A recent study finds a relationship between a chemical that is in a wide array of personal care products and a reduction in bone mineral density.
Osteoporosis predominantly affects people as they age, so as the population of the U.S. is growing older, the condition is likely to become more prevalent over time.
Although there are several causative factors, including genetics, certain medications, and body mass index (BMI), some researchers are interested in the potential role of environmental chemicals.
A new study, the findings of which appear in the Journal of Clinical Endocrinology & Metabolism, investigates a chemical called triclosan.
Triclosan is an antibacterial compound. The Food and Drug Administration (FDA)
As an insight into how prevalent this chemical is, in one U.S. study, scientists detected triclosan in the urine of almost
The corresponding author of the new study, Yingjun Li, Ph.D., from Hangzhou Medical College School of Public Health in China, explains why the team chose to investigate triclosan’s role in osteoporosis:
“Laboratory studies have demonstrated that triclosan may have potential to adversely affect the bone mineral density in cell lines or in animals. However, little is known about the relationship between triclosan and human bone health.”
Doctors use bone mineral density tests to diagnose osteoporosis and determine fracture risk.
Li believes that their research is the first to “investigate the association between triclosan exposure with bone mineral density and osteoporosis in a nationally representative sample from U.S. adult women.”
Li and colleagues took data from the National Health and Nutrition Examination Survey, which the researchers had collected during face to face interviews.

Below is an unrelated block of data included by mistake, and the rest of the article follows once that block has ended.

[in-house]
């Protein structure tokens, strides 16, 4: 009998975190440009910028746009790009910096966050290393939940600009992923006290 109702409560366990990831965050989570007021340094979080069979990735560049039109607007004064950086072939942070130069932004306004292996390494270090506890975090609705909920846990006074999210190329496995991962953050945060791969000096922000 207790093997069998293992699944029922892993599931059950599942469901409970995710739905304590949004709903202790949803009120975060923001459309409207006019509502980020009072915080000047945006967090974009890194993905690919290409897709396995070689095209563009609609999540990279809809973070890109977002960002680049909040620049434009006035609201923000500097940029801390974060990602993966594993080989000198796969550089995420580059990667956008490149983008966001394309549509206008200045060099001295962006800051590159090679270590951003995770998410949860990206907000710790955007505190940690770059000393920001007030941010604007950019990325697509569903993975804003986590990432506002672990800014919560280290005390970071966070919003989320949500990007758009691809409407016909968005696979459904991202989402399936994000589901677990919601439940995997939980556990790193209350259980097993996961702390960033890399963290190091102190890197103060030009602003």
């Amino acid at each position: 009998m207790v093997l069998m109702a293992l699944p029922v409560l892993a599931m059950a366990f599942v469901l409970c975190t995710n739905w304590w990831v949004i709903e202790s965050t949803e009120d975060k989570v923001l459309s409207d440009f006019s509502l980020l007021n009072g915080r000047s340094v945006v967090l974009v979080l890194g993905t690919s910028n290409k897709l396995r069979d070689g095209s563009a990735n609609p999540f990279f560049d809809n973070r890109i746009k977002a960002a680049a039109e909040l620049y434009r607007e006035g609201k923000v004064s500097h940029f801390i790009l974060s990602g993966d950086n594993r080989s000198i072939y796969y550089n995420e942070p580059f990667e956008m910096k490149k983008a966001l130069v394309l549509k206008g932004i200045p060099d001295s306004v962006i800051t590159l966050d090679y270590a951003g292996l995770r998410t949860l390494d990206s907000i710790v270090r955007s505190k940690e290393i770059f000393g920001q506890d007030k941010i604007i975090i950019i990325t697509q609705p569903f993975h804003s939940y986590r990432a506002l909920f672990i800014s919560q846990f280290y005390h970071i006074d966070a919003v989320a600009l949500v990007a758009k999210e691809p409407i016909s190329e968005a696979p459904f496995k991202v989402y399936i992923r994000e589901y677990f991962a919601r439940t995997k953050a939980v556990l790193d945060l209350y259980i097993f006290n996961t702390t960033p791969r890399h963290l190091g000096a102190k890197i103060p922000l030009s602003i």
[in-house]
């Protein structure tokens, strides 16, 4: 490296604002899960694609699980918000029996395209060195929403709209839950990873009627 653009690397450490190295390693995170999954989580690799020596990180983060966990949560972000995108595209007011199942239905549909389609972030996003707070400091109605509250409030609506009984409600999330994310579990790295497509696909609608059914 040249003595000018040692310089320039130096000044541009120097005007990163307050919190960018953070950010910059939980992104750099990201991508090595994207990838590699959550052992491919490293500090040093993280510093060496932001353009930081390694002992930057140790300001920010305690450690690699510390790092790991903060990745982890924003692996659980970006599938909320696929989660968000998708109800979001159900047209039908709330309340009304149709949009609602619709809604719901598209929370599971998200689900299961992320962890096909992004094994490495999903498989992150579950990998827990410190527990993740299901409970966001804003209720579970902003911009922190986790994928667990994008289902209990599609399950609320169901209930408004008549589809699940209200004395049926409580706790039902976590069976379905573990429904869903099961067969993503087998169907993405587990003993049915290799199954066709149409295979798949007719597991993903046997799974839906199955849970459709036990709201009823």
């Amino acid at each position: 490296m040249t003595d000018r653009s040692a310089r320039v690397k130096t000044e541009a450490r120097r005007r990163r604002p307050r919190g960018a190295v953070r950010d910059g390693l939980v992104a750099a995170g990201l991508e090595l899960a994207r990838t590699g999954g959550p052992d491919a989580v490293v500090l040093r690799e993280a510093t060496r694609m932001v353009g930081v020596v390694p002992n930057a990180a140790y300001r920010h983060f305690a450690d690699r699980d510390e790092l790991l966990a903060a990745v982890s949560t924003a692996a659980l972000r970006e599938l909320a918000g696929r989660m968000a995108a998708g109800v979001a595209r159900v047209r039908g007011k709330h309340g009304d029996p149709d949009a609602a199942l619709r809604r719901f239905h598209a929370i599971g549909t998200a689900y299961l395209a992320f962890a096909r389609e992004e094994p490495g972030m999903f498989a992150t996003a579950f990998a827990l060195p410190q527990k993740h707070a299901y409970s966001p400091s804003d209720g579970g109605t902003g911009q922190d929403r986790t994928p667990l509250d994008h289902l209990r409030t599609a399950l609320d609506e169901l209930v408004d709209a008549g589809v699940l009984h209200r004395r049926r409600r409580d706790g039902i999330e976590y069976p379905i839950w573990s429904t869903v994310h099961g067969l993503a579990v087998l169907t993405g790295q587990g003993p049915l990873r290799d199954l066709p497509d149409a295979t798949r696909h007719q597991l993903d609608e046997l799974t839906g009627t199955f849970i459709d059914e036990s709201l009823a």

The questions covered demographics, diet, and general health. Medical professionals also gave each participant physical examinations and took blood and urine samples.
In the new study, the researchers analyzed data from 1,848 women aged 20 years or older who were living in the U.S.
The researchers tested for triclosan in the urine samples, measured bone mineral density, and assessed the participants for osteoporosis.
During the analysis, the team controlled for a number of variables that had the potential to skew the results, including age, ethnicity, level of physical activity, smoking, calcium intake, BMI, and history of diabetes.
Overall, the analysis showed that women with higher levels of urinary triclosan had reduced bone mineral density in comparison with women with lower levels of urinary triclosan.
This relationship was more pronounced in postmenopausal women and was not significant in premenopausal women.
When the scientists investigated the relationship between triclosan and osteoporosis, the results were less clear. This finding may partly be due to the number of individuals with osteoporosis being relatively low — only seven women in the premenopausal group, for instance.
The researchers evaluated four bone regions for the presence of osteoporosis. For three of the four regions, there was no relationship between triclosan and osteoporosis.
However, higher levels of triclosan did predict an increase in osteoporosis in the intertrochanter region, which is the upper part of the thigh bone.
Although the links between triclosan and osteoporosis were not as strong as the authors had expected, the chemical does appear to affect bone density in some way.
However, the authors note certain limitations. First and foremost, the study design does not allow the authors to prove cause and effect. They also explain that the excretion of triclosan is quite rapid. Therefore, because they only measured urinary triclosan once, it is probably not a fair representation of average triclosan levels throughout the decades.
As is always the case, scientists will need to carry out much more research using a larger group of participants to confirm these findings.